International Financial Law Prof Blog

Editor: William Byrnes
Texas A&M University
School of Law

Friday, June 1, 2018

A New Deal for Europe? The Commerce Clause as the Solution to Tax Discrimination and Double Taxation in the European Union

Charles E.A. Lincoln, IV, PricewaterhouseCoopers, full article on SSRN

The decision by the European Court of Justice (ECJ) in Kerckhaert-Morres,[1]allowing double taxation of the same income, led to stagnation in the European internal market. Over the past thirteen years, reservation of competences to member states has created tension between the European Community’s goal of a common internal market and the goal to eliminate double taxation.[2]

By exploring and comparing the constitutional basis for taxation in the United States and the treaty basis for taxation in the European Union, one discovers how American New Deal legislation in the 1930s, as a departure from LochnerEra,[3]could provide the basis for an analogous departure from Kerckharet-Morresin a European New Deal. 

The common understanding of the evolution between the LochnerEra and the New Deal denotes the reversal of decades of judicial intervention that prevented states from enacting economic regulation,[4]with reference to substantive due process rights under the Commerce Clause, and a judicial policy to approve all economic regulations based on a different reading of the U.S. Constitution’s Commerce Clause.[5]As the New Deal in the 1930s brought the United States out of the LochnerEra, a similar New Deal should be conducted in the European Union to bring it out of the Kerckhaert-Morresera.

The European Union should adopt a true federal system akin to that of the United States, avoid pretending to maintain a Hamiltonian[6]system, or avoid fiscal coherence issues all together for a non-common market. The Lochner-styleKercharet-Morres era damages the unity of the “federal” system of the European Union.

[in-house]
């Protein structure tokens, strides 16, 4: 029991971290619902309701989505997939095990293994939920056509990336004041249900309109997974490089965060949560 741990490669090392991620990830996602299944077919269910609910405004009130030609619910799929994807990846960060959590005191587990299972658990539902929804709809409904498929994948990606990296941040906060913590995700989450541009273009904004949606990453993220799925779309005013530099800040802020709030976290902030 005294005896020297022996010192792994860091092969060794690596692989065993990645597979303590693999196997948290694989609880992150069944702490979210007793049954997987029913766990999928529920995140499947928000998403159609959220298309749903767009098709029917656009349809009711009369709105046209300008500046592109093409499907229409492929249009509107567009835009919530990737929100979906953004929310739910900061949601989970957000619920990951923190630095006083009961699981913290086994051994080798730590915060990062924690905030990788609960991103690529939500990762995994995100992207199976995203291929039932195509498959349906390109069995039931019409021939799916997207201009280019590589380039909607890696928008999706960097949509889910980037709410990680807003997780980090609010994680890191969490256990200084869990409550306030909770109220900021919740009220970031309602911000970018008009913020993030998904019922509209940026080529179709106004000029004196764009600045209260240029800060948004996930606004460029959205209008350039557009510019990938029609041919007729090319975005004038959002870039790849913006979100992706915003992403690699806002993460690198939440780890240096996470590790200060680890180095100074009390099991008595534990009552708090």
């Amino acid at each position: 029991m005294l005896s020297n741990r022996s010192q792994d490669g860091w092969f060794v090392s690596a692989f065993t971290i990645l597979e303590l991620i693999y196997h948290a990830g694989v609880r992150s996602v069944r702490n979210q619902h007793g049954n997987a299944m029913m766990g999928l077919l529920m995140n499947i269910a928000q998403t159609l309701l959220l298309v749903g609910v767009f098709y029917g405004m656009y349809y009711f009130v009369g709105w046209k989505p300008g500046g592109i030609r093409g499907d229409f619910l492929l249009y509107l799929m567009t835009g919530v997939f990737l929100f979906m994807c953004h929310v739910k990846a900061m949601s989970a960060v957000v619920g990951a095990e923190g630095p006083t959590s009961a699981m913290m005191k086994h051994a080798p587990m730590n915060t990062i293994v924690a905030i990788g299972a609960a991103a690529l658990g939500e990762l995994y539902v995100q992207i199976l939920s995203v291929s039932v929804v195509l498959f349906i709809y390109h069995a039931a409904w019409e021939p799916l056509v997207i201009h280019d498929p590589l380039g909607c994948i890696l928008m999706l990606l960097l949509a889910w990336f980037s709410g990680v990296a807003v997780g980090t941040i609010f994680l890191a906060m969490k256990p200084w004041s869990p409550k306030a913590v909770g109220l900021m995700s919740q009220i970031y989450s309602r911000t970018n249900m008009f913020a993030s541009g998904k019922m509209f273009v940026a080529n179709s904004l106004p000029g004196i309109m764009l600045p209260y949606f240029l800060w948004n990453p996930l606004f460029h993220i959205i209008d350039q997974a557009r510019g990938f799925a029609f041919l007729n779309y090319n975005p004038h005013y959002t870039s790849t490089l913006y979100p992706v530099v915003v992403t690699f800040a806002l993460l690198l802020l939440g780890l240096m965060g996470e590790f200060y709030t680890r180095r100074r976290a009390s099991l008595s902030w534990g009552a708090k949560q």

The European Union exhibits some markers of a federal system of finance,[7]such as a national bank in the European Union Bank. However, a common codified system of taxation enacted through a directive or new multi-lateral treaty negotiation amongst states, such as the 1916 Constitutional Amendment or the United States Commerce Clause, could lead to the creation of a proper federal system in the European Union. 

[1]Case C-513/04, Kerckhaert & Morres v. Belgium, 2006 E.C.R. I-10967.

[2]But see Hegel’s theory of dialectical processes in the resolution of conflict over power. Charles Edward Andrew Lincoln IV, Hegelian Dialectical Analysis of U.S. Voting Laws, 42 U. Dayton L. Rev. 87, 91 (2017).

[3]See Lochner v. New York, 198 U.S. 45 (1905). 

     [4]The Texas Supreme Court recently summarized Lochnerby stating:

Basically, then, during the “Lochner[E]ra,” substantive due process was a touchstone by which courts analyzed both the purpose and the effect of governmental economic regulation by scrutinizing them with a somewhat equivocal deference to the legislative body’s pronounced purpose for a law and its choice of the method embodied in the law to achieve that purpose.

Patel v. Texas Dep’t of Licensing & Regulation, 469 S.W.3d 69, 85–86 (Tex. 2015). Cf.Randy E. Barnett, Restoring the Lost Constitution: The Presumption of Liberty(2004).

  [5]The United States Supreme Court pronounced that:

[R]egulatory legislation affecting ordinary commercial transactions is not to be pronounced unconstitutional unless in the light of the facts made known or generally assumed it is of such a character as to preclude the assumption that it rests upon some rational basis . . . .

United States v. Carolene Products Co.304 U.S. 144, 152 (1938). “Ensuing federal decisions tracked Carolene Products’ guidance that economic regulatory laws were presumed to be constitutional absent evidence or judicially known facts demonstrating that no rational basis existed for the regulation.” Patel, 469 S.W.3d at 86.

[6]CompareJoyce O. Appleby, Foreword to The Revolutionary Writings Of Alexander Hamiltonvii, viii–x (Richard B. Vernier ed., 2008) (discussing the skill and impact of Hamilton’s writings), with Lin-Manuel Miranda, Hamilton: An American Musical, Cabinet Battle #1, (Atlantic Recording Corp. 2015)(in order to be “aggressive and competitive,” such as the musical), and Richard F. Duncan, Justice Scalia and the Rule of Law: Originalism vs. the Living Constitution, 29 Regent U. L. Rev.9, 33, n.169 (2017).

[7]See Kevin Foley, The Civil War and the National Banking System, CoinWeek(Nov. 13, 2015),

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